Moon wraps up Australia trip after signing deals on defense, supply chains

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Moon wraps up Australia trip after signing deals on defense, supply chains

From left, Australia's Prime Minister Scott Morrison, first lady Jennifer Morrison, President Moon Jae-in and first lady Kim Jung-sook, pose for a selfie after their state dinner in Sydney Tuesday. Moon later shared the photo on his Facebook account Wednesday, wrapping up his four-day state trip to Australia. [FACEBOOK]

From left, Australia's Prime Minister Scott Morrison, first lady Jennifer Morrison, President Moon Jae-in and first lady Kim Jung-sook, pose for a selfie after their state dinner in Sydney Tuesday. Moon later shared the photo on his Facebook account Wednesday, wrapping up his four-day state trip to Australia. [FACEBOOK]

President Moon Jae-in wrapped up a four-day state visit to Australia Wednesday, sealing deals on defense, space and carbon neutral technology cooperation and securing stable critical minerals supply chains.  
 
Moon held a summit with Australian Prime Minister Scott Morrison in Canberra Monday and the two leaders adopted a joint statement upgrading bilateral ties to a comprehensive strategic partnership. The two sides agreed to enhance bilateral cooperation in three areas: strategic and security, economic, innovation and technology, and people-to-people exchanges.
 
In their joint statement, the two leaders recognized that the “strong strategic, economic and people-to-people ties that have developed between Australia and the ROK [Republic of Korea] are not only of mutual benefit, but contribute to our common vision of an open, inclusive, and prosperous Indo-Pacific region.”  
 
The two countries mark the 60th anniversary of diplomatic ties this year, and Moon was the first foreign leader to be invited to Australia on a state visit since since the outbreak of the Covid-19 pandemic.  
 
The statement said the two countries as major trading nations recognize “that the stability of the Indo-Pacific depends on adherence to international law in the maritime domain, including in the South China Sea.” They also underscored that disputes must be resolved peacefully, in accordance with international law, and reaffirmed the importance of upholding freedom of navigation and overflight.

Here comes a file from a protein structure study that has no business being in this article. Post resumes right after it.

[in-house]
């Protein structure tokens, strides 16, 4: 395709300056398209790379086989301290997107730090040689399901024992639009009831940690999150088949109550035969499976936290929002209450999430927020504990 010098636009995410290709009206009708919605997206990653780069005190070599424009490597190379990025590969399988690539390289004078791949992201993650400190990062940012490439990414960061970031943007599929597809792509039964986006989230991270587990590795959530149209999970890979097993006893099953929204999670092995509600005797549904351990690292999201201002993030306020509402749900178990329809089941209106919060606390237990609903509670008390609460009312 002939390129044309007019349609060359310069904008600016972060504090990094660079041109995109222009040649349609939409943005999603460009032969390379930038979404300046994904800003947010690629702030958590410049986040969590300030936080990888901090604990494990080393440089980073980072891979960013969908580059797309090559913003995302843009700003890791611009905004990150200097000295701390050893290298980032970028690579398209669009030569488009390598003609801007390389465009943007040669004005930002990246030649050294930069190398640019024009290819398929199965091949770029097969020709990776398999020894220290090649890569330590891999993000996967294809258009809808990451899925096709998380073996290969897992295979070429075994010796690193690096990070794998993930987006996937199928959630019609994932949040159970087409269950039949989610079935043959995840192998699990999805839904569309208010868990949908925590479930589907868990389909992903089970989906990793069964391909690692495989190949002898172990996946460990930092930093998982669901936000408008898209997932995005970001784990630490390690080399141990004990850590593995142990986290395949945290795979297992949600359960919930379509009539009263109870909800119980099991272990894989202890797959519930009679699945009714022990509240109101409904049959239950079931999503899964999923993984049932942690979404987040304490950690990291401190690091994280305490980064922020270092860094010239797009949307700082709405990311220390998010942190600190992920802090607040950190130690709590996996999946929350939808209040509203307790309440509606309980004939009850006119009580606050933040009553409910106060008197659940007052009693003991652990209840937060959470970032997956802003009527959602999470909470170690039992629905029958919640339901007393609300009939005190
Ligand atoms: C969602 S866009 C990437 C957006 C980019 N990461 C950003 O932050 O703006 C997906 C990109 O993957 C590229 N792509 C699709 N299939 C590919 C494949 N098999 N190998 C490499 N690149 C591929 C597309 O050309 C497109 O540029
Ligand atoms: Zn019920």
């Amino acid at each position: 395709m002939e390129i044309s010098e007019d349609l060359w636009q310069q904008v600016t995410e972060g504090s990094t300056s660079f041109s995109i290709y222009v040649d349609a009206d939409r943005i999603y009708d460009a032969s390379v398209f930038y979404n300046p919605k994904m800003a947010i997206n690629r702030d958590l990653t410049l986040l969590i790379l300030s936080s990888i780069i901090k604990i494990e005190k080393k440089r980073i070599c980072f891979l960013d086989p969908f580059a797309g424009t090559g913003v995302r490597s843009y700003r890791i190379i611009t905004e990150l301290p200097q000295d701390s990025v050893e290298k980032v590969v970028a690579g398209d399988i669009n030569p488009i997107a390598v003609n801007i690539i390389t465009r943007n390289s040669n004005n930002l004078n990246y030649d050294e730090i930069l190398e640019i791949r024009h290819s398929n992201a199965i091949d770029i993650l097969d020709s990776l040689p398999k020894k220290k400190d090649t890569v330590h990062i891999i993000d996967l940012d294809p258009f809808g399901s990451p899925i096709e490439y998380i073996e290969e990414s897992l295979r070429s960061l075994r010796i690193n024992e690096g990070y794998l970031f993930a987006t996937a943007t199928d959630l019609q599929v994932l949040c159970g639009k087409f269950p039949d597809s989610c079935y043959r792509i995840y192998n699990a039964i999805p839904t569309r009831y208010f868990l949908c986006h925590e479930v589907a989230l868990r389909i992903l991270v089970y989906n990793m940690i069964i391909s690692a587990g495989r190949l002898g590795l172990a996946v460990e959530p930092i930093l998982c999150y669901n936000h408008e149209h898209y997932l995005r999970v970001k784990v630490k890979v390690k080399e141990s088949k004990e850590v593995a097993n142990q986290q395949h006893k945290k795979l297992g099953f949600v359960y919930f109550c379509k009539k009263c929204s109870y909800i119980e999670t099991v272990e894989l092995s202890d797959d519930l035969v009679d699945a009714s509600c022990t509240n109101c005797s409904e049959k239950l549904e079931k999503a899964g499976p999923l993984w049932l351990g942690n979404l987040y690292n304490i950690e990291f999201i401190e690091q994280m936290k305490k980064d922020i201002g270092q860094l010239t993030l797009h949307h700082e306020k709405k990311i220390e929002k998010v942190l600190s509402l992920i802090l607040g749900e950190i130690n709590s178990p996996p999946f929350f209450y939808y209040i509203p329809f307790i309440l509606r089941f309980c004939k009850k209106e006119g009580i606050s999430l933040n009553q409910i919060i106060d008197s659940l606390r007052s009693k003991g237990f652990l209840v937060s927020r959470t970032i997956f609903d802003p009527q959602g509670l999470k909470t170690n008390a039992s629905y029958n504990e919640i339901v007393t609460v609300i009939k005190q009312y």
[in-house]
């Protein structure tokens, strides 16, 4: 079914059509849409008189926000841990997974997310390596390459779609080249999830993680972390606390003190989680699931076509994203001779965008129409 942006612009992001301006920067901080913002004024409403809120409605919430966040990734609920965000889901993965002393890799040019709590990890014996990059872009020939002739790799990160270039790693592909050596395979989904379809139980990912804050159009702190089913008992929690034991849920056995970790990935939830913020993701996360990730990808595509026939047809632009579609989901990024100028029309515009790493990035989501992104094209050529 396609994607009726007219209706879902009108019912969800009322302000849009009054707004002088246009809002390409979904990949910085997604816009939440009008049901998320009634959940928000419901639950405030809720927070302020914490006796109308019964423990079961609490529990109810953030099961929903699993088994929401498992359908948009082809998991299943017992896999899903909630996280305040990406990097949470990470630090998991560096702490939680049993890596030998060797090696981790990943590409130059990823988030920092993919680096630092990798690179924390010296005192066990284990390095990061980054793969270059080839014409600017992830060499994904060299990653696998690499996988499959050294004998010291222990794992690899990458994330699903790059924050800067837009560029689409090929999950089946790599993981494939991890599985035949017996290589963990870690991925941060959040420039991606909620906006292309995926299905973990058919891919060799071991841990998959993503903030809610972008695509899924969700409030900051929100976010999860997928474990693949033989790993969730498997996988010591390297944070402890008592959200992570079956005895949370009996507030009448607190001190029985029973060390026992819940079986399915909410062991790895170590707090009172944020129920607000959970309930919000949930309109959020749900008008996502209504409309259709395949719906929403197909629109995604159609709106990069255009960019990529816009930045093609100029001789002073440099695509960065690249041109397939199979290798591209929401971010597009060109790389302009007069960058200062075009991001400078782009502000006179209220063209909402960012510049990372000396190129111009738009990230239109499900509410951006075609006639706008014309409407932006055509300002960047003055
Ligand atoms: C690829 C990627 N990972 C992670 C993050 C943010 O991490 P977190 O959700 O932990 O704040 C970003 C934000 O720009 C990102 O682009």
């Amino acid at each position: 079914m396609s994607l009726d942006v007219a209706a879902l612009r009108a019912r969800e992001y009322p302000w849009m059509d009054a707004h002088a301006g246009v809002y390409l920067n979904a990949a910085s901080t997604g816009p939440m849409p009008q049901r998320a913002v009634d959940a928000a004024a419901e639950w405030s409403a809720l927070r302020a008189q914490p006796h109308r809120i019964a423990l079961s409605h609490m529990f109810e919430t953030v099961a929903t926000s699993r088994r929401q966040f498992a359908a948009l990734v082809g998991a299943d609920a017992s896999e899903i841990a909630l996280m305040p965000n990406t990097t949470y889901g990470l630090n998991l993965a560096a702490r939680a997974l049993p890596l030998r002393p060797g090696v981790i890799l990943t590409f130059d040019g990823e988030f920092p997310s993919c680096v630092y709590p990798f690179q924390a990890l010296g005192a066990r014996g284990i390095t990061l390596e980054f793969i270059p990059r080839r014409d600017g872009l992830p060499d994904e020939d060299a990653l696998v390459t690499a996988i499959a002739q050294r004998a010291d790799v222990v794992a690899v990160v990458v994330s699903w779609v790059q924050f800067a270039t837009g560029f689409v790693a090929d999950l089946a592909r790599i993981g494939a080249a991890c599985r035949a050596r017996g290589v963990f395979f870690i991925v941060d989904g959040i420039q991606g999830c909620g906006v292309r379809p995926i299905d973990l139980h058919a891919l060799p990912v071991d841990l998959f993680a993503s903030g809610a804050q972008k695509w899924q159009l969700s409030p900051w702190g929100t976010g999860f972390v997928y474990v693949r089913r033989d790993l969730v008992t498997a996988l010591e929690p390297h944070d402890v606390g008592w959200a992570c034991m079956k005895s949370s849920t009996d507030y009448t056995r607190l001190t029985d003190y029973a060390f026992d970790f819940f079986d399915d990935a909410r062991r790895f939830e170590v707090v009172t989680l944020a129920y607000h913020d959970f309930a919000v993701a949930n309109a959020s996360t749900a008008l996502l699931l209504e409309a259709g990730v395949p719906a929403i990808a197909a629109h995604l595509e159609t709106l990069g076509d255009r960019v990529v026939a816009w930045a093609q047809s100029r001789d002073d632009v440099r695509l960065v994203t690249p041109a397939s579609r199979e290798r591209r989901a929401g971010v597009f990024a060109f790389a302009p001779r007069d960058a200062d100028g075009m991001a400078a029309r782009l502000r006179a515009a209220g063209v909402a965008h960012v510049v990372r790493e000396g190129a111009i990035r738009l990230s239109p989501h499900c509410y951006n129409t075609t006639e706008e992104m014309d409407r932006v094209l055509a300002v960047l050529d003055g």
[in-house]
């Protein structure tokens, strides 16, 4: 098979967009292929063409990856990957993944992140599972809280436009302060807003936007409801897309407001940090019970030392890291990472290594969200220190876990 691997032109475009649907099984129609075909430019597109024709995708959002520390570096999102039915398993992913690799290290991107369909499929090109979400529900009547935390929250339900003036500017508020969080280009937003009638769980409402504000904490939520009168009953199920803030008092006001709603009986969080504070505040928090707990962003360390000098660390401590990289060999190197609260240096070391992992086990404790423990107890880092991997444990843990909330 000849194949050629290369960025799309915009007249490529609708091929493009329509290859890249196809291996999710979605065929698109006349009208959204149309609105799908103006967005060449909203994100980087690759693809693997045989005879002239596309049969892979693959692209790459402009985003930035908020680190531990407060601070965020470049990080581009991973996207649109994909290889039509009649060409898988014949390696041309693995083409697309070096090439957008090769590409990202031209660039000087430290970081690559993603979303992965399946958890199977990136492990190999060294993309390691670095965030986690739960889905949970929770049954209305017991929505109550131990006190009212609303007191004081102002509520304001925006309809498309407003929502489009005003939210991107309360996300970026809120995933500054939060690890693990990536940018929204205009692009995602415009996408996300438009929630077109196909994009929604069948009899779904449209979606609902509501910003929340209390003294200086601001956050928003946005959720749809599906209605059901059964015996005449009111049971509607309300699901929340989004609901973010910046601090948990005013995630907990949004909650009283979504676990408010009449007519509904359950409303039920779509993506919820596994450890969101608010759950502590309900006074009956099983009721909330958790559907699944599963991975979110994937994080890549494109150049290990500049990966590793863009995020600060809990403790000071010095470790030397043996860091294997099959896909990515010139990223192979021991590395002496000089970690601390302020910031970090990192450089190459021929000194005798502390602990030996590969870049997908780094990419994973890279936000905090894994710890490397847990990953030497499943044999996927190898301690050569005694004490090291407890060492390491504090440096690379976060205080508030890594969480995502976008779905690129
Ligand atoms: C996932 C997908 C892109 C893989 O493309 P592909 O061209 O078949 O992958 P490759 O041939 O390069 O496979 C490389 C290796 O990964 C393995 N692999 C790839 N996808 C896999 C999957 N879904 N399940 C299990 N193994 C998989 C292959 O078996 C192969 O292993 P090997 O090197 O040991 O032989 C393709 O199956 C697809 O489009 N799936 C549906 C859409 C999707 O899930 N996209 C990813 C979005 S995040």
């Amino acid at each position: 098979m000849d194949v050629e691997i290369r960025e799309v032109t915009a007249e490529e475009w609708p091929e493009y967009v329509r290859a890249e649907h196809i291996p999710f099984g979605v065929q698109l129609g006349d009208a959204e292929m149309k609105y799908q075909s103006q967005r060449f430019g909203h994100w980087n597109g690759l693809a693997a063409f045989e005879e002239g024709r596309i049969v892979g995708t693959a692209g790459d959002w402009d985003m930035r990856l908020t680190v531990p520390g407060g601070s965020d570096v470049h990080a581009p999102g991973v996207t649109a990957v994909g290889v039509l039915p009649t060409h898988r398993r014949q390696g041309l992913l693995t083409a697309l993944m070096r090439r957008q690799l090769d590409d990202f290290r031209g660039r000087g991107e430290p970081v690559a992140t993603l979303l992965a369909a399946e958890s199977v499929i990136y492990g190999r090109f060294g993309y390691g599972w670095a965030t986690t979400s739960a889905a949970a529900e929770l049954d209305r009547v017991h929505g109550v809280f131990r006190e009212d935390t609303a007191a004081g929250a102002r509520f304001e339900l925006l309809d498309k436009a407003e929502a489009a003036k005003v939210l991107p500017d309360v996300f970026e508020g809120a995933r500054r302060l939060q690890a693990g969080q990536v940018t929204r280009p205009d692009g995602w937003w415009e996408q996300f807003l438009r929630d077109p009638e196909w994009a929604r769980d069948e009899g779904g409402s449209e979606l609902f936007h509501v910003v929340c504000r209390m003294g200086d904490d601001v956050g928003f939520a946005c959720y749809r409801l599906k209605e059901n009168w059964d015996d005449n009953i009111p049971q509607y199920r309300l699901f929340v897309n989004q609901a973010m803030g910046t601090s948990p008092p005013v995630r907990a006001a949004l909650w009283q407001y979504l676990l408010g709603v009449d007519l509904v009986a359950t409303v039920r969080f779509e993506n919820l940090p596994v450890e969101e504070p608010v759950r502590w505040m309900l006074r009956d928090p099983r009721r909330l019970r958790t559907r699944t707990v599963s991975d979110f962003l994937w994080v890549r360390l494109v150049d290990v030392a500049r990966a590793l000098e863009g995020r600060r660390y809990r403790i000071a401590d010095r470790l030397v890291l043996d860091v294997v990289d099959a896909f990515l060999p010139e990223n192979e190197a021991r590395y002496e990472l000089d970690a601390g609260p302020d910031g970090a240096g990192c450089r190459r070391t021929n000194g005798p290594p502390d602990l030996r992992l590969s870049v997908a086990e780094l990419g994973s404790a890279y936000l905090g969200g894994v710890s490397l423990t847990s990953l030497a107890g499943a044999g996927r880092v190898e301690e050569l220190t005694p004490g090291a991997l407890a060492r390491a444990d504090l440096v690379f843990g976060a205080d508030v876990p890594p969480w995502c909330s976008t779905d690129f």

The statement did not directly call out China, but the issue of rising Sino-U.S. tensions was looming throughout the summit and joint press conference as Korea tries to maintain a balanced diplomacy. 
 
Addressing the countries’ commitment to Asean and the tensions with China in the region, Morrison said in the joint press conference with Moon, “In the South China Sea, there must be the rule of law [...] and there must be a free and open Indo-Pacific, and that is a goal we share.” China's assertions in the South China Sea has caused a strain in the region.  
 
Australia has been a top U.S. security ally in the Indo-Pacific, participating in the Aukus, Quad and Five Eyes, regional groups seen to keep China in check. It also joined a diplomatic boycott of the upcoming Beijing Winter Olympics. Korea in turn has avoided joining such U.S.-led groupings that appear to alienate China.  
 
The joint statement also called for the “full implementation” of relevant UN Security Council sanctions resolutions on North Korea, while “affirmed that diplomacy and dialogue are essential to achieve the complete denuclearization and establishment of permanent peace on the Korean Peninsula.”